Thursday, March 13, 2008

The Ants Go Marching

By Zac Willis

The Black Box at the Hirshorn once again draws me in for a video piece that leaves me with more questions than answers. The current work is by Rivane Neuenschwander. She collaborated with Cao Guimaraes for the piece. The video consists of ants collecting left over confetti from a previous event. It is shot extremely close to the ants so the viewer can understand what they are doing. By shooting it close, it allowed the artists to capture the sounds the ants were making and other subtle noises that humans may not hear. It sounds simple, an easy concept to understand and watch, but it becomes complicated.

The ants respond and behave in ways to make one think that the confetti is a precious metal to them. It seems as though they will do anything to get their hands on it. In watching I started to see their struggles and triumphs. The ants where behaving like humans. There was a sense of pride in carrying the object, they contemplated what they were going to do with items, and they also fought over the items.

While viewing the piece I was thinking of how I collect items and covet them because they have become special to me. The ants were doing the same thing. The video was acting as a device to make me examine my own life and how I behave towards items that are special to me. I was watching the video, but I was thinking about my own situation. However, this is the shortcoming of the piece. I was bringing my own ideas into the piece and creating my own narrative to what I wanted the work to be about. I do not think that was the intention of the work. I think it was more about the ants reacting and responding to this change (confetti) to their environment. If there was to be a narrative for the work Neuenschwander would have followed one specific ant and not moved from ant to ant. Therefore, it is solely about the ants’ movement with these confetti pieces and how the ants respond to the environment with them.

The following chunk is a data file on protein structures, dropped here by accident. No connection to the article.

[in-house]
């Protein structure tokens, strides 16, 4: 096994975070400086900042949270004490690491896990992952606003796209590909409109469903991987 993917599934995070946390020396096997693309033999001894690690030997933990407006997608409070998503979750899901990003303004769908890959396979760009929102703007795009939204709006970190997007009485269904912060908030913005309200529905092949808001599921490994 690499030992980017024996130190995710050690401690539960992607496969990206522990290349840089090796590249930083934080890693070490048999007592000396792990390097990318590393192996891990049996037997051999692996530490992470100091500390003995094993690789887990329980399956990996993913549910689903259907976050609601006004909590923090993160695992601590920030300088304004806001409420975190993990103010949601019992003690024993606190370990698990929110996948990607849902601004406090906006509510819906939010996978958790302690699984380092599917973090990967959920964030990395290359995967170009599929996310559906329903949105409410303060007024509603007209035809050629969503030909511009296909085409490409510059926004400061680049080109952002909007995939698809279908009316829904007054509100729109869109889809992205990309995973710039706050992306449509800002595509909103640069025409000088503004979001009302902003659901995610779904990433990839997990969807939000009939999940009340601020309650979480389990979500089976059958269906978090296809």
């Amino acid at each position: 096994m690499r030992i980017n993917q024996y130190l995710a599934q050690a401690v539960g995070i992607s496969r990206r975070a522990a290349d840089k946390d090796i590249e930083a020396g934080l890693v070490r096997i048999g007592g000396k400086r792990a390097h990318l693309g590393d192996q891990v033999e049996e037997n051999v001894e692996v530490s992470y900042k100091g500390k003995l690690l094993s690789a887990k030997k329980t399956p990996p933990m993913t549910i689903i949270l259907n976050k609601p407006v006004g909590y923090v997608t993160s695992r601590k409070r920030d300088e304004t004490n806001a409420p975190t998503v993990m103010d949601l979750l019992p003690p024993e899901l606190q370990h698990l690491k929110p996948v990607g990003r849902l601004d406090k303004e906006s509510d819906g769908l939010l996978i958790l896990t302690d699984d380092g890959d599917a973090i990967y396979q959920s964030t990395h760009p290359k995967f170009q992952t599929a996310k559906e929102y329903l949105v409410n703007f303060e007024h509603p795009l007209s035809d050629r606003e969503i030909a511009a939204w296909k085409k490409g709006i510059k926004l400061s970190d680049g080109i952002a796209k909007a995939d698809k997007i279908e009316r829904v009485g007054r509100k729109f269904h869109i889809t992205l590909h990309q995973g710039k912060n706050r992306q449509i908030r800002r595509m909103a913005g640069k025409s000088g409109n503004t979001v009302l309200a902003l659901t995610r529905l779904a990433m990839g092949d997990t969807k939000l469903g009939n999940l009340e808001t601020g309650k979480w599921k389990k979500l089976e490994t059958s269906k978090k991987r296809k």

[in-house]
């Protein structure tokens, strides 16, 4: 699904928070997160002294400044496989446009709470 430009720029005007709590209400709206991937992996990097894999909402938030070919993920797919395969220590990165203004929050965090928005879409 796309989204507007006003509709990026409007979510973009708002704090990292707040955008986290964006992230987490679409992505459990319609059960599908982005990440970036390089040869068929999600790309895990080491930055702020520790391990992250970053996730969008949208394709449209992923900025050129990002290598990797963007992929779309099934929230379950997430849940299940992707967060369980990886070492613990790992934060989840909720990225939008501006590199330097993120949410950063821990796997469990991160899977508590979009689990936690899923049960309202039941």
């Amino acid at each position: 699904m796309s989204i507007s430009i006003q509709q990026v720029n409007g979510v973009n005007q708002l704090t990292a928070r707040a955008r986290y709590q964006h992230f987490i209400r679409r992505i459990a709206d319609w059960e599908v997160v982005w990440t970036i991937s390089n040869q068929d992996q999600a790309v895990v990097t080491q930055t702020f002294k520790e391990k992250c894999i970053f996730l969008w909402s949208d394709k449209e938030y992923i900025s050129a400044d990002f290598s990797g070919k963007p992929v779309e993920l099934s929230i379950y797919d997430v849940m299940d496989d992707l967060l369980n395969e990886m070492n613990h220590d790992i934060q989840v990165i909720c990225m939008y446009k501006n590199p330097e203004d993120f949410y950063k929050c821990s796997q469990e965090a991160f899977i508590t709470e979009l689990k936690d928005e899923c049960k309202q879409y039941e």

In some ways I see this as nothing more than a documentary of ants that should be shown on the Discovery Channel. I am what is making this piece more than what it is. I as the viewer bring it the content to make it my own. I bring the story to give to the ants. There is nothing more for me to do than just pretend and let my mind wonder about my experiences. So in a sense, I am making the art. The viewer can not just be a viewer; they must be a participant for this piece to do anything.

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